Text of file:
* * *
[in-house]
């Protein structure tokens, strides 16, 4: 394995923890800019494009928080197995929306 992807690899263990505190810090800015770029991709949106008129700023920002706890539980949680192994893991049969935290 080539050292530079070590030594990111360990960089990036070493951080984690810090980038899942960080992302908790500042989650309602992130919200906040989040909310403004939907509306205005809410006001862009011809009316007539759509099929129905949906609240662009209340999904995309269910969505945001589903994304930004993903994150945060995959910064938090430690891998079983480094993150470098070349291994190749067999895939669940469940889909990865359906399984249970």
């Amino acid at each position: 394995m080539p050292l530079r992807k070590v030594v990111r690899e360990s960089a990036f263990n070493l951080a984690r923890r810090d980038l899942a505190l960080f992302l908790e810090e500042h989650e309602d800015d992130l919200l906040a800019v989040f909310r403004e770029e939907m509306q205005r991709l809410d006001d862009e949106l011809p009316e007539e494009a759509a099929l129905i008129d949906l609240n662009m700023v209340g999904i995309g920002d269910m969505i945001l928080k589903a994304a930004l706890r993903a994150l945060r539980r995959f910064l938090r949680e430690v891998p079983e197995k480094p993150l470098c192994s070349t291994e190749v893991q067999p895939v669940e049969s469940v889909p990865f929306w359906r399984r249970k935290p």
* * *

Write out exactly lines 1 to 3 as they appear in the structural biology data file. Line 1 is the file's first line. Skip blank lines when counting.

[in-house]
């Protein structure tokens, strides 16, 4: 394995923890800019494009928080197995929306 992807690899263990505190810090800015770029991709949106008129700023920002706890539980949680192994893991049969935290 080539050292530079070590030594990111360990960089990036070493951080984690810090980038899942960080992302908790500042989650309602992130919200906040989040909310403004939907509306205005809410006001862009011809009316007539759509099929129905949906609240662009209340999904995309269910969505945001589903994304930004993903994150945060995959910064938090430690891998079983480094993150470098070349291994190749067999895939669940469940889909990865359906399984249970």
């Amino acid at each position: 394995m080539p050292l530079r992807k070590v030594v990111r690899e360990s960089a990036f263990n070493l951080a984690r923890r810090d980038l899942a505190l960080f992302l908790e810090e500042h989650e309602d800015d992130l919200l906040a800019v989040f909310r403004e770029e939907m509306q205005r991709l809410d006001d862009e949106l011809p009316e007539e494009a759509a099929l129905i008129d949906l609240n662009m700023v209340g999904i995309g920002d269910m969505i945001l928080k589903a994304a930004l706890r993903a994150l945060r539980r995959f910064l938090r949680e430690v891998p079983e197995k480094p993150l470098c192994s070349t291994e190749v893991q067999p895939v669940e049969s469940v889909p990865f929306w359906r399984r249970k935290p």